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GCC contractors must learn from Carillion's mistakes

by Neha Bhatia on Jan 21, 2018




I suspect that the majority of Construction Week’s audience will agree with what I am about to say: Carillion’s collapse is the most definitive development that global construction markets have witnessed since the economic crisis of 2008-09.

For the wide spectrum of sectors that provide for and depend on construction activity, last week’s news was a warning siren, drawing attention to an important example that our regional would do well to learn from.

As this issue of the magazine goes to print, Carillion’s official receiver (OR) has been tasked with implementing a fast-tracked study into the performance of the company’s incumbent and previous directors, according to a BBC report. This after British prime minister Theresa May denied that a government-funded rescue of Carillion would be reconsidered, adding that “taxpayers cannot be expected to bail out a private-sector company”.

Carillion’s collapse will not only hurt the UK’s economy; it will also perturb global stock markets and construction giants. A report by the Telegraph stated that up to 30,000 smaller, private-sector companies that work with Carillion are now at the risk of losses running into billions. In addition, Carillion’s 43,000-strong global workforce faces the threat of unemployment.

However, a statement by accounting firm PwC, acting on behalf of the OR, emphasised Carillion’s employees “should continue to attend for work” and “will continue to be paid as normal”.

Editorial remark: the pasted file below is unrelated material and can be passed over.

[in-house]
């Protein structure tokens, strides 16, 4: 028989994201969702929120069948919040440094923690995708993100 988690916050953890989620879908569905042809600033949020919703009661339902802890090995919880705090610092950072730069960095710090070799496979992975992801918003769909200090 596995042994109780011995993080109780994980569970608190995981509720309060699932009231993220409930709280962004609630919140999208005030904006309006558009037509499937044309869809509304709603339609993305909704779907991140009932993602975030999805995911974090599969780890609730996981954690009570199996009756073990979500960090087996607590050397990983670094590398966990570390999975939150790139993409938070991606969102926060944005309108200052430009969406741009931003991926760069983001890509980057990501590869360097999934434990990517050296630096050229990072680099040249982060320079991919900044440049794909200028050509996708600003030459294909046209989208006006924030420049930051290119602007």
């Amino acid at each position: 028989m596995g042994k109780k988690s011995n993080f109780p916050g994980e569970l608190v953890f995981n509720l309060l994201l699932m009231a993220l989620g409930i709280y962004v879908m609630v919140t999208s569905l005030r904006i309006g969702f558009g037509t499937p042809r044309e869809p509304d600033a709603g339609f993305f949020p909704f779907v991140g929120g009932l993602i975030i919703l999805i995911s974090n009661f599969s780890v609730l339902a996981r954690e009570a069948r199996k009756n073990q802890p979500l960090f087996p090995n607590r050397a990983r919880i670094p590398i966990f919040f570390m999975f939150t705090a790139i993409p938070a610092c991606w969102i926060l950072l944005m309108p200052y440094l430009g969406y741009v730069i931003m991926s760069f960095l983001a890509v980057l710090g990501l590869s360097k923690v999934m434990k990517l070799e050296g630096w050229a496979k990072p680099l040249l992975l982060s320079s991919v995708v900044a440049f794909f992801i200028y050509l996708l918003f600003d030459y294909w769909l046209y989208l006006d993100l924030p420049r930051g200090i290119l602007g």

Analysts speaking to numerous media outlets in the UK have asserted that the signs of Carillion’s failures were clearly visible. The company’s increased debts, soaring pension costs, and delayed sub-contractor payments are being touted as the symptoms of Carillion’s deep-rooted financial woes. Clearly, the aftermath of Carillion’s downfall will be felt throughout the UK’s construction sector in the months – and perhaps even years – to come.

For the GCC, a region that Carillion had started to exit last year, it would now be prudent to review contracting models and practices. After all, Carillion is hardly the first business that the Gulf’s construction community has seen close down. For instance, Niall McLoughlin, senior vice president at Damac Properties, told Construction Week in July 2017 that cash constraints were challenging the region’s mechanical, electrical, and plumbing (MEP) contractors, adding: “Most MEP contractors have been through a very difficult time between 2009 and 2013. It came with financial burdens, which is why you will find that some MEP contractors [ended] their operations locally.”

The passage of time may lessen the blow of Carillion’s downfall, but if the Gulf’s contractors want to avoid meeting the same fate as the former giant, they must conduct a thorough, realistic, and honest review of their activities in the new year. It might also be worth updating current audit programmes to take a more judicious and discerning approach. Ultimately, an inward-looking, precautionary approach is the bare minimum that international – and GCC – contractors can adopt in such times.



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